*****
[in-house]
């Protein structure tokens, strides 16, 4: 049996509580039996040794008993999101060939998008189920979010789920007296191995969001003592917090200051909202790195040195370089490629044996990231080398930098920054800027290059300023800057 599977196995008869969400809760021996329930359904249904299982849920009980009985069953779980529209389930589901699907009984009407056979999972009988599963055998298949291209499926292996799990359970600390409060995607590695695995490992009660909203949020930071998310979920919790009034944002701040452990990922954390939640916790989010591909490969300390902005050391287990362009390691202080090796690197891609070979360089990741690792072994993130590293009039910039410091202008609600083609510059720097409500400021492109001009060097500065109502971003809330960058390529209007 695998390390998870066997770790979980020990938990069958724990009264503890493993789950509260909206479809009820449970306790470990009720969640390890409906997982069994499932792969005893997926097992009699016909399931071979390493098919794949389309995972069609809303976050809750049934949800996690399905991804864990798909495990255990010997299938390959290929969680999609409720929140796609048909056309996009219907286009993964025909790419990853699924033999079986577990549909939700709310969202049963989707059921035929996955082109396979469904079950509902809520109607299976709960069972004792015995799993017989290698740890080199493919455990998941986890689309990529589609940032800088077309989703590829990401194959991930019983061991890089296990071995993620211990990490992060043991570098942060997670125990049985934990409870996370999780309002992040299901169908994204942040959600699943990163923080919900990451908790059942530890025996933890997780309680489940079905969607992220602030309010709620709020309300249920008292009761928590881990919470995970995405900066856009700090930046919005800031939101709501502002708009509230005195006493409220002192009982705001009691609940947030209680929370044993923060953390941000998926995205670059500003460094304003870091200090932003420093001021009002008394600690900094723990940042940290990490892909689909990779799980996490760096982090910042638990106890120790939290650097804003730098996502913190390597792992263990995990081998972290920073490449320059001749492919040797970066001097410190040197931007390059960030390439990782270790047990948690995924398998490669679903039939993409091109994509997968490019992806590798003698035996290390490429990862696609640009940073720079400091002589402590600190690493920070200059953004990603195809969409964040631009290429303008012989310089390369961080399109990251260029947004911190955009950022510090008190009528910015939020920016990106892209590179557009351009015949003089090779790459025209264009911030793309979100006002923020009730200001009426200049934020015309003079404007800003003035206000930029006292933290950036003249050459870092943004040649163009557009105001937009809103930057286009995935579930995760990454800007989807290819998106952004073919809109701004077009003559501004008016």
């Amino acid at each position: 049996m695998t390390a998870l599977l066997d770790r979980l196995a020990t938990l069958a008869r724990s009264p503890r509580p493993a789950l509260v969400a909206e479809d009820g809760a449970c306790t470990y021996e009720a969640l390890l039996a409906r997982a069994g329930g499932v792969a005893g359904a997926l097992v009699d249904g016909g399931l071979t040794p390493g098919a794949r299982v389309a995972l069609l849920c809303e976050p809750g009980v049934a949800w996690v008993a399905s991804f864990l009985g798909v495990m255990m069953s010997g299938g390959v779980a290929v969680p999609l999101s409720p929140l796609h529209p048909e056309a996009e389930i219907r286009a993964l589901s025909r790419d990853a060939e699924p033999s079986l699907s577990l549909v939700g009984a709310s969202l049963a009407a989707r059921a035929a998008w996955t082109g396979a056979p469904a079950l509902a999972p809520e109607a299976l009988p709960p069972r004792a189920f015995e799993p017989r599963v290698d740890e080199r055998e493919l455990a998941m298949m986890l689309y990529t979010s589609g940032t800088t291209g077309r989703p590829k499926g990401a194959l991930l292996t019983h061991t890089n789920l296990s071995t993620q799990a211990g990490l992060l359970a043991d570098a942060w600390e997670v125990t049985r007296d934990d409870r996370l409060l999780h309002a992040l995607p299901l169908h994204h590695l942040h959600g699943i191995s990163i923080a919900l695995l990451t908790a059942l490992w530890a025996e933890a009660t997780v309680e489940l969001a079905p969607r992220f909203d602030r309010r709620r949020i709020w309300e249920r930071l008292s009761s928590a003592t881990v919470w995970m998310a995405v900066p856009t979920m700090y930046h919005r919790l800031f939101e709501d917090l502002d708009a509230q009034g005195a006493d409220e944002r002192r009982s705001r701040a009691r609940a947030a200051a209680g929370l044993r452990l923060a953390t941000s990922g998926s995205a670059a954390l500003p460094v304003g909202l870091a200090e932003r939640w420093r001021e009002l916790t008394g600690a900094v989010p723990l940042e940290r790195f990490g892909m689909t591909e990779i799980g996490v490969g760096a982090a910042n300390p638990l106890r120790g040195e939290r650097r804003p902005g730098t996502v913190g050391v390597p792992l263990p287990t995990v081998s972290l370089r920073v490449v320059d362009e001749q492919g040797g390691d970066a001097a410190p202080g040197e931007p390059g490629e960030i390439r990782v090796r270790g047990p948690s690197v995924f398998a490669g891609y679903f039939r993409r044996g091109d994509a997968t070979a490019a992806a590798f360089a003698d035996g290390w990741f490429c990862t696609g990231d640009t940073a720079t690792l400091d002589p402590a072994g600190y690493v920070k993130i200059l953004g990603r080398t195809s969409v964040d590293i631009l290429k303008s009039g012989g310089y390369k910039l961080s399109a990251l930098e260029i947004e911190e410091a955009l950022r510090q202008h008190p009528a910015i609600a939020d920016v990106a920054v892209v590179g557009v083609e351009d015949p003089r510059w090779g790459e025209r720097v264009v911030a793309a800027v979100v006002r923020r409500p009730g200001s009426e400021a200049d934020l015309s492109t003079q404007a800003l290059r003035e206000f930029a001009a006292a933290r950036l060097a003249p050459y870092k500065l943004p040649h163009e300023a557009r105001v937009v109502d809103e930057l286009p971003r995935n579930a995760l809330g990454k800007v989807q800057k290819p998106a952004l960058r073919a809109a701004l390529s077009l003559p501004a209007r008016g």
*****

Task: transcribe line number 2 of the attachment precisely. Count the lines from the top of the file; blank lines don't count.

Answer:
């Protein structure tokens, strides 16, 4: 049996509580039996040794008993999101060939998008189920979010789920007296191995969001003592917090200051909202790195040195370089490629044996990231080398930098920054800027290059300023800057 599977196995008869969400809760021996329930359904249904299982849920009980009985069953779980529209389930589901699907009984009407056979999972009988599963055998298949291209499926292996799990359970600390409060995607590695695995490992009660909203949020930071998310979920919790009034944002701040452990990922954390939640916790989010591909490969300390902005050391287990362009390691202080090796690197891609070979360089990741690792072994993130590293009039910039410091202008609600083609510059720097409500400021492109001009060097500065109502971003809330960058390529209007 695998390390998870066997770790979980020990938990069958724990009264503890493993789950509260909206479809009820449970306790470990009720969640390890409906997982069994499932792969005893997926097992009699016909399931071979390493098919794949389309995972069609809303976050809750049934949800996690399905991804864990798909495990255990010997299938390959290929969680999609409720929140796609048909056309996009219907286009993964025909790419990853699924033999079986577990549909939700709310969202049963989707059921035929996955082109396979469904079950509902809520109607299976709960069972004792015995799993017989290698740890080199493919455990998941986890689309990529589609940032800088077309989703590829990401194959991930019983061991890089296990071995993620211990990490992060043991570098942060997670125990049985934990409870996370999780309002992040299901169908994204942040959600699943990163923080919900990451908790059942530890025996933890997780309680489940079905969607992220602030309010709620709020309300249920008292009761928590881990919470995970995405900066856009700090930046919005800031939101709501502002708009509230005195006493409220002192009982705001009691609940947030209680929370044993923060953390941000998926995205670059500003460094304003870091200090932003420093001021009002008394600690900094723990940042940290990490892909689909990779799980996490760096982090910042638990106890120790939290650097804003730098996502913190390597792992263990995990081998972290920073490449320059001749492919040797970066001097410190040197931007390059960030390439990782270790047990948690995924398998490669679903039939993409091109994509997968490019992806590798003698035996290390490429990862696609640009940073720079400091002589402590600190690493920070200059953004990603195809969409964040631009290429303008012989310089390369961080399109990251260029947004911190955009950022510090008190009528910015939020920016990106892209590179557009351009015949003089090779790459025209264009911030793309979100006002923020009730200001009426200049934020015309003079404007800003003035206000930029006292933290950036003249050459870092943004040649163009557009105001937009809103930057286009995935579930995760990454800007989807290819998106952004073919809109701004077009003559501004008016």